This documentation relates to the latest released version of BMC Discovery.
See the information on this topic for versions 11.2 or 11.1.

After you have generated a prototype and have solicited feedback through a PDF preview, you are ready to move to the next stage and map your application. In your prototype, the specifications are only in your internal configuration. You have to ensure that they are created into patterns so that, during discovery, BMC Discovery can build the Business Application Instances (BAIs) and push them into BMC Atrium Configuration Management Database (BMC Atrium CMDB). The Map Application stage transforms your static map to a dynamic mapping structure that enables BMC Discovery to recognize and maintain the application during and after your scans. The stage is divided into two steps:

  1. Build rules by adding functional components.
  2. Identify the environment by dividing into instances through named values.

Demonstration

See the following videos to learn how to map the application:

Video 4This illustration represents Video 4 of the collaborative application mapping process. It is the same caption you see on the Applications tab.
demonstrates how to configure rules by creating functional components that enable BMC Discovery to build and maintain the application map dynamically.











Video 5This illustration represents Video 5 of the collaborative application mapping process. It is the same caption you see on the Applications tab.
illustrates how to divide the application into instances to enable BMC Discovery to identify the environment to build and maintain the application map dynamically.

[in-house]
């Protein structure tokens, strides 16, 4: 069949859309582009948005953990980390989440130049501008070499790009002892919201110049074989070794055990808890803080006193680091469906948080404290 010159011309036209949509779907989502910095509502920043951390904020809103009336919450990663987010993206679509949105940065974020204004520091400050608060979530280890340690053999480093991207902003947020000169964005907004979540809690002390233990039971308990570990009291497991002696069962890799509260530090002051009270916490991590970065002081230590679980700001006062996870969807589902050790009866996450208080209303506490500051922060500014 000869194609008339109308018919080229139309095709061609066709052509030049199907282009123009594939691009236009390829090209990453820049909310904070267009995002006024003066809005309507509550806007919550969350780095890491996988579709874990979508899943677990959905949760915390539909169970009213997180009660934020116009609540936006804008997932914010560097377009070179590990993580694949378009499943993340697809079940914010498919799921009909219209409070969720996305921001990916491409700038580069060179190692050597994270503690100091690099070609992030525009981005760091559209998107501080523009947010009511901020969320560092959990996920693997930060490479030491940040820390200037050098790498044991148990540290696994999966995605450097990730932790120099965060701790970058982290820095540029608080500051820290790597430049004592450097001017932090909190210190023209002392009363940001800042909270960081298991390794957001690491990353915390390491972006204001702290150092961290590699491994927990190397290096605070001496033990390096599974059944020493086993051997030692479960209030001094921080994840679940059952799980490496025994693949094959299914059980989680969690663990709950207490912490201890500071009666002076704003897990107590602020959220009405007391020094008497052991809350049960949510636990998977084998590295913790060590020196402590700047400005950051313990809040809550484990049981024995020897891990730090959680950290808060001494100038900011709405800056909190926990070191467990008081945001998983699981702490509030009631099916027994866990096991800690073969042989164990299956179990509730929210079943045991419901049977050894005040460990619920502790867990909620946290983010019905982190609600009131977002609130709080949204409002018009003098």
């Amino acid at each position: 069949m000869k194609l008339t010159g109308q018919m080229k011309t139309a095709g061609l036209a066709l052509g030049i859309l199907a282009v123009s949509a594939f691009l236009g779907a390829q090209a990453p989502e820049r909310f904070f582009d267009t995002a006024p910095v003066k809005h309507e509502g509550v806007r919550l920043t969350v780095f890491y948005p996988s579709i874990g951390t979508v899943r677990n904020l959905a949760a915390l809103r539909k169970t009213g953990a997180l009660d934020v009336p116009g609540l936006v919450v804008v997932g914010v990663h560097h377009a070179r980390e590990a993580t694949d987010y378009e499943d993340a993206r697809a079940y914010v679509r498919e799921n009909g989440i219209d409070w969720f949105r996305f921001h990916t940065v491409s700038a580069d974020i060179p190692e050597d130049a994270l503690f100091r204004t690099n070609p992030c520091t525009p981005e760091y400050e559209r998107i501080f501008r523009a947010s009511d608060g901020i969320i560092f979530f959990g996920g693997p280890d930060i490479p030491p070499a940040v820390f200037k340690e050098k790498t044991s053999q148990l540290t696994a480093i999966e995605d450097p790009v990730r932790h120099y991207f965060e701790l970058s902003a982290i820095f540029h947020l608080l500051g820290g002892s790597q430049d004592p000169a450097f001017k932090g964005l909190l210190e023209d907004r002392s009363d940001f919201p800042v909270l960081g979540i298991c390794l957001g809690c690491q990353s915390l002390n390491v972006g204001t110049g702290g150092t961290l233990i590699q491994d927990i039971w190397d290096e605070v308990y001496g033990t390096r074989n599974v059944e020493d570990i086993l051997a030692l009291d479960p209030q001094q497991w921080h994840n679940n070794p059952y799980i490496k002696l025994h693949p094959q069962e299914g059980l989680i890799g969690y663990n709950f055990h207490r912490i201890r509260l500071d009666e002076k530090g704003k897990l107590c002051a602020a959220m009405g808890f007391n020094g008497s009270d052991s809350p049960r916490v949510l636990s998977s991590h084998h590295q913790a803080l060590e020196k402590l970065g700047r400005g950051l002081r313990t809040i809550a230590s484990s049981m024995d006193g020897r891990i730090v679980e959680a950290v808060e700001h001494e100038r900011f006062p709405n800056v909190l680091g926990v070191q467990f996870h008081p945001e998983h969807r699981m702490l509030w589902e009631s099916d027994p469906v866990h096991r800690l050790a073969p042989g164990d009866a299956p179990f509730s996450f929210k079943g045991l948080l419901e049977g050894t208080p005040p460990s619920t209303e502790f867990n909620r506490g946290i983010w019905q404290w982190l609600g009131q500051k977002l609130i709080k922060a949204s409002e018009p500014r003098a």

Video 6This illustration represents Video 6 of the collaborative application mapping process. It is the same caption you see on the Applications tab.
demonstrates how to generate patterns to create the model in BMC Discovery.













Where to go from here

The first step in mapping the application is to create rules that help BMC Discovery understand how to build and maintain the application. For example, if you find a database named Payroll, then that database is supporting the Payroll business application. That is the rule that BMC Discovery uses to maintain the application dynamically. To do this, you create functional components that combine similar functionality into logical chuncks or blocks of information. Based on the traversal patterns you used to create groups and subgroups, functional components give more context for the map (for example, definining the business logic layer), thereby enabling BMC Discovery to dynamically discover and maintain your application.

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